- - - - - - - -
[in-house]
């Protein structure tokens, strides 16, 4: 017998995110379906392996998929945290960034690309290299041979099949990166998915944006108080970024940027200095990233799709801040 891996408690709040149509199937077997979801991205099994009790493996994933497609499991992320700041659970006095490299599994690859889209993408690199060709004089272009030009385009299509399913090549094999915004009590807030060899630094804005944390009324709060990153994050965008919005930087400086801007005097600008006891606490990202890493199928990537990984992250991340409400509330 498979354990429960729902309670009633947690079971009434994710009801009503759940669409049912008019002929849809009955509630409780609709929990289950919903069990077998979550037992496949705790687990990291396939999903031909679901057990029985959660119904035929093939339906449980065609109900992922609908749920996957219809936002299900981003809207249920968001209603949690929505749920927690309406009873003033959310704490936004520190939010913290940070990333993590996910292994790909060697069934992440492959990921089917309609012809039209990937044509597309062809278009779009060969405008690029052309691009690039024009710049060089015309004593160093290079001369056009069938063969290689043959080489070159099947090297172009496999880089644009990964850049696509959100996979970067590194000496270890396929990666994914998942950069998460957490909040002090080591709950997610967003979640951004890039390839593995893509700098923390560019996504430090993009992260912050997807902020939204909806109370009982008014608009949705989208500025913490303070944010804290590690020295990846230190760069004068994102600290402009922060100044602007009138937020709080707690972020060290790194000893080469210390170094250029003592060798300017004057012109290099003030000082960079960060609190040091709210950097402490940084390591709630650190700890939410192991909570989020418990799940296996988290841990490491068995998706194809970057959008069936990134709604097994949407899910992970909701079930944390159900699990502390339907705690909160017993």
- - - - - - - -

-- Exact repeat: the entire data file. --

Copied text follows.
[in-house]
């Protein structure tokens, strides 16, 4: 017998995110379906392996998929945290960034690309290299041979099949990166998915944006108080970024940027200095990233799709801040 891996408690709040149509199937077997979801991205099994009790493996994933497609499991992320700041659970006095490299599994690859889209993408690199060709004089272009030009385009299509399913090549094999915004009590807030060899630094804005944390009324709060990153994050965008919005930087400086801007005097600008006891606490990202890493199928990537990984992250991340409400509330 498979354990429960729902309670009633947690079971009434994710009801009503759940669409049912008019002929849809009955509630409780609709929990289950919903069990077998979550037992496949705790687990990291396939999903031909679901057990029985959660119904035929093939339906449980065609109900992922609908749920996957219809936002299900981003809207249920968001209603949690929505749920927690309406009873003033959310704490936004520190939010913290940070990333993590996910292994790909060697069934992440492959990921089917309609012809039209990937044509597309062809278009779009060969405008690029052309691009690039024009710049060089015309004593160093290079001369056009069938063969290689043959080489070159099947090297172009496999880089644009990964850049696509959100996979970067590194000496270890396929990666994914998942950069998460957490909040002090080591709950997610967003979640951004890039390839593995893509700098923390560019996504430090993009992260912050997807902020939204909806109370009982008014608009949705989208500025913490303070944010804290590690020295990846230190760069004068994102600290402009922060100044602007009138937020709080707690972020060290790194000893080469210390170094250029003592060798300017004057012109290099003030000082960079960060609190040091709210950097402490940084390591709630650190700890939410192991909570989020418990799940296996988290841990490491068995998706194809970057959008069936990134709604097994949407899910992970909701079930944390159900699990502390339907705690909160017993």